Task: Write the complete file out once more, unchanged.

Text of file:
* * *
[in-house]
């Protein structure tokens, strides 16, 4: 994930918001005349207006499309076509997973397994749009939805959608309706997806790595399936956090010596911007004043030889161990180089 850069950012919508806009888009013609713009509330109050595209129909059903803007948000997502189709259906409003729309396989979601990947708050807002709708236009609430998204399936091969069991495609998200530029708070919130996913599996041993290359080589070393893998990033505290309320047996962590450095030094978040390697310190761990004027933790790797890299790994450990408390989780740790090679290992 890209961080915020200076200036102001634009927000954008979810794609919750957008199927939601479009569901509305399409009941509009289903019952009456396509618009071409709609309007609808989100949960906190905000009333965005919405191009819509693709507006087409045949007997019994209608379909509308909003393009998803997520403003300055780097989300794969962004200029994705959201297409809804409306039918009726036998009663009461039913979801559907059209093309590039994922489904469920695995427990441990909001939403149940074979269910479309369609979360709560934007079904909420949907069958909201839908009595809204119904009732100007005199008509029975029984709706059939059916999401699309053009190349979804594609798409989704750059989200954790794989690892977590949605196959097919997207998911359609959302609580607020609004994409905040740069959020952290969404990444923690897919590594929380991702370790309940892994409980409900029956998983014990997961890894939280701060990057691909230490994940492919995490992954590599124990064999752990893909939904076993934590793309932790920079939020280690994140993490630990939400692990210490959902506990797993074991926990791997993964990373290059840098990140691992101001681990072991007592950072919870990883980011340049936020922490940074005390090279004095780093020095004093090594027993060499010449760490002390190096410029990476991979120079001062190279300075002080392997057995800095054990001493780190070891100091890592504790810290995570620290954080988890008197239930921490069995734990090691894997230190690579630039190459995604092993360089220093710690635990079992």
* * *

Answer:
[in-house]
């Protein structure tokens, strides 16, 4: 994930918001005349207006499309076509997973397994749009939805959608309706997806790595399936956090010596911007004043030889161990180089 850069950012919508806009888009013609713009509330109050595209129909059903803007948000997502189709259906409003729309396989979601990947708050807002709708236009609430998204399936091969069991495609998200530029708070919130996913599996041993290359080589070393893998990033505290309320047996962590450095030094978040390697310190761990004027933790790797890299790994450990408390989780740790090679290992 890209961080915020200076200036102001634009927000954008979810794609919750957008199927939601479009569901509305399409009941509009289903019952009456396509618009071409709609309007609808989100949960906190905000009333965005919405191009819509693709507006087409045949007997019994209608379909509308909003393009998803997520403003300055780097989300794969962004200029994705959201297409809804409306039918009726036998009663009461039913979801559907059209093309590039994922489904469920695995427990441990909001939403149940074979269910479309369609979360709560934007079904909420949907069958909201839908009595809204119904009732100007005199008509029975029984709706059939059916999401699309053009190349979804594609798409989704750059989200954790794989690892977590949605196959097919997207998911359609959302609580607020609004994409905040740069959020952290969404990444923690897919590594929380991702370790309940892994409980409900029956998983014990997961890894939280701060990057691909230490994940492919995490992954590599124990064999752990893909939904076993934590793309932790920079939020280690994140993490630990939400692990210490959902506990797993074991926990791997993964990373290059840098990140691992101001681990072991007592950072919870990883980011340049936020922490940074005390090279004095780093020095004093090594027993060499010449760490002390190096410029990476991979120079001062190279300075002080392997057995800095054990001493780190070891100091890592504790810290995570620290954080988890008197239930921490069995734990090691894997230190690579630039190459995604092993360089220093710690635990079992």